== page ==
This past year has been filled with many changes. Staffing for the program has been difficult. We have had a shortage of staff for about 2 years. We need at least six (6) staff to fill our current open positions.
The Supported Living consumers made some physical moves last summer and it has worked out well for them. They individually determined what house they would like to move into and who they wanted to live with. Some of them wanted a change of housemates; others were interested in a different more accessible home, so it worked out well for everyone involved.
MSDC sold our supported living site in Rochester last fall and purchased a duplex in Rochester instead. The duplex was renovated and turned into a single family home for our Rochester consumers. It is four (4) bedrooms, 2 handicapped accessible bathrooms, 3 living areas and large kitchen. Consumers moved after the first of the year.
We had six (6) consumers attend different summer camps this past year. All our consumers attended MSDC CAMPOUT at Camp Millhouse last September. This is the first time we used this facility and it was wonderful! Everyone had comfortable sleeping arrangements, great food and activities. Many consumers swam in the pool, enjoyed the campfires and we had community volunteers offering motorcycle rides to anyone interested.
This past year our consumers had a lot of fun doing the things they love. Special Olympics bowling, concerts in the park, Niles Scream Park, Hall of Heroes Comic Con, cookouts, fishing, holiday parties, Theatre, Turkey Tracks Hunt, Shipshewana Ice Sculpture Show, Popcorn Festival, 4H Fairs, MSDC Prom, Night to Shine Prom, Fall Dance, Firemen’s Festival in Bremen, Bingo, Showland Theatre, celebrating birthdays, going on dates, Blueberry Festival, Cupcakes and Canvas class at the library, church, touring museums and shopping at the Mall.
Next year we hope to grow as a program and find many more exciting things to do!
Community Crossroads has had a an amazing year in the new Pod setting. Currently, 243 consumers are being served. There does seem to be a trend with individuals choosing part-time group schedules and electing to have one-on-one services in their plans. We are happy to offer our consumers a variety of options to meet to the consumer’s individual needs. Our consumers enjoy Group Community outings, which is a great time to volunteer and give back to the communities in which they live as well as participation in meaningful social outings with peers. Our year of extra-curricular events included the Annual Camping Trip in August, the fall party in October and our annual prom in May. These events are very important to the consumers that we serve. Facility Based Groups are provided daily by 5 trainers. Each day, consumers have approximately 16 Facility Based choices of groups which they may attend. Facility based groups are learning opportunities that assist our consumers in developing new skills as well as retaining old skills. In Plymouth, our transportation routes have increased.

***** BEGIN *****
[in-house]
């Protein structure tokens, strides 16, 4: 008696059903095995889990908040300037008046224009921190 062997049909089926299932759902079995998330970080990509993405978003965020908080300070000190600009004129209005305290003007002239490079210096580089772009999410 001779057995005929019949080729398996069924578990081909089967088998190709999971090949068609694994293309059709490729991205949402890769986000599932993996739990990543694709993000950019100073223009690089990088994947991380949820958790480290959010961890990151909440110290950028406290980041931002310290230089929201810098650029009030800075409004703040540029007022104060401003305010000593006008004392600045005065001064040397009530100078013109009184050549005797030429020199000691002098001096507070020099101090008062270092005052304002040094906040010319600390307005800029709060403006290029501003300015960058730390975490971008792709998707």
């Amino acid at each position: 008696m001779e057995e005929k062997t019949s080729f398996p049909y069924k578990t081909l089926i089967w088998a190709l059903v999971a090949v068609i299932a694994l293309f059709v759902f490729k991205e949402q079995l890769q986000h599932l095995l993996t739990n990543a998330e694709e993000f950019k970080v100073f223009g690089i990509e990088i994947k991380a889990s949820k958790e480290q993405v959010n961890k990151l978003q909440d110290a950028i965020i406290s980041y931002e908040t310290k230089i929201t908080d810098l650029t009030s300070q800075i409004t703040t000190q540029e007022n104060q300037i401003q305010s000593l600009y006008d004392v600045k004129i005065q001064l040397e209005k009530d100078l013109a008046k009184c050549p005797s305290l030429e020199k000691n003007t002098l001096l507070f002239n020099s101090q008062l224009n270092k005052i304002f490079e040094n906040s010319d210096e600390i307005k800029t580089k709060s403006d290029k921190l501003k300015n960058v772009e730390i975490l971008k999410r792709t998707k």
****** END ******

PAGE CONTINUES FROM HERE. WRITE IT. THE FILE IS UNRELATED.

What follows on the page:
Our Senior Program has been a big success. It has been open for nearly two years! The consumers that have chosen to be placed in the program have been very happy and if any openings have arisen, they have been quickly filled by consumers wishing to increase days in that classroom.
COMMUNITY EMPLOYMENT SERVICES
It has been a year of changes for Employment Services. With funds from the Establishment Project, we were able to hire a new full-time Employment Consultant. We are ready and waiting for the influx of consumers that is expected in the fall of 2017 with the Vocational Rehabilitation changes to serve people with the most significant disabilities. The influx did not materialize the way it was expected and VR referrals have trickled in. We are grateful that the Establishment Project has helped fund our program through this slower time for referrals.
In Fiscal Year 2017, 57 individuals were served in Marshall-Starke Development Center’s Community Employment Services. The majority of individuals were residents of Marshall and Starke Counties, followed by Fulton County. The majority of program participants were in their teens or early twenties, while a small percentage were in their thirties and forties. There was even one in his seventies!
There were 15 individuals placed in jobs this year. Of those individuals twelve ended in successful closures through Vocational Rehabilitation. The three not ending in successful closures either quit or were terminated, one found other employment. Of the fifteen placements this fiscal year thirteen of them were at businesses that had never hired from MSDC’s Community Employment Services.